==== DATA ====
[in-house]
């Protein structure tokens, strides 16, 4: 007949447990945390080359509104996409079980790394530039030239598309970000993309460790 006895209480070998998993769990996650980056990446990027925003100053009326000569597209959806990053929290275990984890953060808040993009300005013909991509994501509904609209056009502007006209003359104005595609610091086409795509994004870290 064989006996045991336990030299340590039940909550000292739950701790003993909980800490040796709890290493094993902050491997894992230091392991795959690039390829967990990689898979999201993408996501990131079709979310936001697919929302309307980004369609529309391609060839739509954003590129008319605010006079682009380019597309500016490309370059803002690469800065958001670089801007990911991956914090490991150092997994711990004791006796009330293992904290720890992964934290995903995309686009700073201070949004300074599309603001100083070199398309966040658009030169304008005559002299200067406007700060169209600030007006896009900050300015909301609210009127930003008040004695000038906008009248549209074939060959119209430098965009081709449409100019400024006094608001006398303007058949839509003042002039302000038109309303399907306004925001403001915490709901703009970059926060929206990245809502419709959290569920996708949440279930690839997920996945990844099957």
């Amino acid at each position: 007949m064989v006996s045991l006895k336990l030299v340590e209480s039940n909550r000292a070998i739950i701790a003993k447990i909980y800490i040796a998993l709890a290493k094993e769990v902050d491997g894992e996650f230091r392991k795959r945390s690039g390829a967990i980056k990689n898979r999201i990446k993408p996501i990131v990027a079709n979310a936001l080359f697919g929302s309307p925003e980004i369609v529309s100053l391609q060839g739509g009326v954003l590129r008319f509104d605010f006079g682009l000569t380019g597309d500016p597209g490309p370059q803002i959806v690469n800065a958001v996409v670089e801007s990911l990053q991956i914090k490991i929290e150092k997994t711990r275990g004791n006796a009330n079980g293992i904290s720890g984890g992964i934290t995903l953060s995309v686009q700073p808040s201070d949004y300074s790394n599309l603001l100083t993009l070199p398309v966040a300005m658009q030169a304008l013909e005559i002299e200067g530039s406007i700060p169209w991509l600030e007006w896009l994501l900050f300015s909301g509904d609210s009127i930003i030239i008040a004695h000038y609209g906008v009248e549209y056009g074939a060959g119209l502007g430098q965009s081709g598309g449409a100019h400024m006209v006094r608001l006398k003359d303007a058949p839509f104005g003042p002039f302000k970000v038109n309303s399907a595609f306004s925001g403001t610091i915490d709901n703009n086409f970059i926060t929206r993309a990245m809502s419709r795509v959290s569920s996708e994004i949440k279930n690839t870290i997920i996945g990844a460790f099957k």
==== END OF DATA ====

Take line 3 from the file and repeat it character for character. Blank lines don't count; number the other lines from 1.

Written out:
């Amino acid at each position: 007949m064989v006996s045991l006895k336990l030299v340590e209480s039940n909550r000292a070998i739950i701790a003993k447990i909980y800490i040796a998993l709890a290493k094993e769990v902050d491997g894992e996650f230091r392991k795959r945390s690039g390829a967990i980056k990689n898979r999201i990446k993408p996501i990131v990027a079709n979310a936001l080359f697919g929302s309307p925003e980004i369609v529309s100053l391609q060839g739509g009326v954003l590129r008319f509104d605010f006079g682009l000569t380019g597309d500016p597209g490309p370059q803002i959806v690469n800065a958001v996409v670089e801007s990911l990053q991956i914090k490991i929290e150092k997994t711990r275990g004791n006796a009330n079980g293992i904290s720890g984890g992964i934290t995903l953060s995309v686009q700073p808040s201070d949004y300074s790394n599309l603001l100083t993009l070199p398309v966040a300005m658009q030169a304008l013909e005559i002299e200067g530039s406007i700060p169209w991509l600030e007006w896009l994501l900050f300015s909301g509904d609210s009127i930003i030239i008040a004695h000038y609209g906008v009248e549209y056009g074939a060959g119209l502007g430098q965009s081709g598309g449409a100019h400024m006209v006094r608001l006398k003359d303007a058949p839509f104005g003042p002039f302000k970000v038109n309303s399907a595609f306004s925001g403001t610091i915490d709901n703009n086409f970059i926060t929206r993309a990245m809502s419709r795509v959290s569920s996708e994004i949440k279930n690839t870290i997920i996945g990844a460790f099957k």